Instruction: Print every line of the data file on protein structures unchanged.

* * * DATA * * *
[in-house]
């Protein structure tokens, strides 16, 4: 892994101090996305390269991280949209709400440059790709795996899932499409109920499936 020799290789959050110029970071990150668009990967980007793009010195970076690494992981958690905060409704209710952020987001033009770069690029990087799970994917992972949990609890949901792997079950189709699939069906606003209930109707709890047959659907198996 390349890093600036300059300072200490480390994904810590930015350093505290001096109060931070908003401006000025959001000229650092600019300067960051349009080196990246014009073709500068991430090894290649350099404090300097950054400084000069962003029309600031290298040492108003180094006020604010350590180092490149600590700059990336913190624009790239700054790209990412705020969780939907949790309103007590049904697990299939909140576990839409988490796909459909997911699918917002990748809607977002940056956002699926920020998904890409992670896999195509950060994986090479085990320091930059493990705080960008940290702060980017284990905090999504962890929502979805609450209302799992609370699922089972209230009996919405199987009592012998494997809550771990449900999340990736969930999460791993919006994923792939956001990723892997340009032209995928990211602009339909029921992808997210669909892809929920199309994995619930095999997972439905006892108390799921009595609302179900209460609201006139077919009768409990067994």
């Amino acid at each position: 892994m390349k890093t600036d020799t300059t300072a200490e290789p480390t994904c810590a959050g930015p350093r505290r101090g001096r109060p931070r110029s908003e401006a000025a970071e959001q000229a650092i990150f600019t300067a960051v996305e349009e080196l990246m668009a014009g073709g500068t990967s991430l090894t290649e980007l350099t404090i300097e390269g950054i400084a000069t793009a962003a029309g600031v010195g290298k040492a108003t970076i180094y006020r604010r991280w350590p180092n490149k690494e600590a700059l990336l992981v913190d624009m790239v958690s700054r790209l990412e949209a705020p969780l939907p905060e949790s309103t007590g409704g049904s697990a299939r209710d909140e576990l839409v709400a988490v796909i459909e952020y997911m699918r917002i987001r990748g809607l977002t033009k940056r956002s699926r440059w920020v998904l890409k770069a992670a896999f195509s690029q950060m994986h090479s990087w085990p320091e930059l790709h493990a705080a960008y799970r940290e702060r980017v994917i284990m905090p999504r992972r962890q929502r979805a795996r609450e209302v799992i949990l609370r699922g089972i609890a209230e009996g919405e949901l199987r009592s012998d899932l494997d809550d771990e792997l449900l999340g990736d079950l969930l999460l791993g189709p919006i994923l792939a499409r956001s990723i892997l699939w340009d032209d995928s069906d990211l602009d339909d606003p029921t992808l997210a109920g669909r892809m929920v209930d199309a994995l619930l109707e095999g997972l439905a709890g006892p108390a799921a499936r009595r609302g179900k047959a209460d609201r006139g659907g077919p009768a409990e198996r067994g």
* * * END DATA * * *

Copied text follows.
[in-house]
């Protein structure tokens, strides 16, 4: 892994101090996305390269991280949209709400440059790709795996899932499409109920499936 020799290789959050110029970071990150668009990967980007793009010195970076690494992981958690905060409704209710952020987001033009770069690029990087799970994917992972949990609890949901792997079950189709699939069906606003209930109707709890047959659907198996 390349890093600036300059300072200490480390994904810590930015350093505290001096109060931070908003401006000025959001000229650092600019300067960051349009080196990246014009073709500068991430090894290649350099404090300097950054400084000069962003029309600031290298040492108003180094006020604010350590180092490149600590700059990336913190624009790239700054790209990412705020969780939907949790309103007590049904697990299939909140576990839409988490796909459909997911699918917002990748809607977002940056956002699926920020998904890409992670896999195509950060994986090479085990320091930059493990705080960008940290702060980017284990905090999504962890929502979805609450209302799992609370699922089972209230009996919405199987009592012998494997809550771990449900999340990736969930999460791993919006994923792939956001990723892997340009032209995928990211602009339909029921992808997210669909892809929920199309994995619930095999997972439905006892108390799921009595609302179900209460609201006139077919009768409990067994």
């Amino acid at each position: 892994m390349k890093t600036d020799t300059t300072a200490e290789p480390t994904c810590a959050g930015p350093r505290r101090g001096r109060p931070r110029s908003e401006a000025a970071e959001q000229a650092i990150f600019t300067a960051v996305e349009e080196l990246m668009a014009g073709g500068t990967s991430l090894t290649e980007l350099t404090i300097e390269g950054i400084a000069t793009a962003a029309g600031v010195g290298k040492a108003t970076i180094y006020r604010r991280w350590p180092n490149k690494e600590a700059l990336l992981v913190d624009m790239v958690s700054r790209l990412e949209a705020p969780l939907p905060e949790s309103t007590g409704g049904s697990a299939r209710d909140e576990l839409v709400a988490v796909i459909e952020y997911m699918r917002i987001r990748g809607l977002t033009k940056r956002s699926r440059w920020v998904l890409k770069a992670a896999f195509s690029q950060m994986h090479s990087w085990p320091e930059l790709h493990a705080a960008y799970r940290e702060r980017v994917i284990m905090p999504r992972r962890q929502r979805a795996r609450e209302v799992i949990l609370r699922g089972i609890a209230e009996g919405e949901l199987r009592s012998d899932l494997d809550d771990e792997l449900l999340g990736d079950l969930l999460l791993g189709p919006i994923l792939a499409r956001s990723i892997l699939w340009d032209d995928s069906d990211l602009d339909d606003p029921t992808l997210a109920g669909r892809m929920v209930d199309a994995l619930l109707e095999g997972l439905a709890g006892p108390a799921a499936r009595r609302g179900k047959a209460d609201r006139g659907g077919p009768a409990e198996r067994g």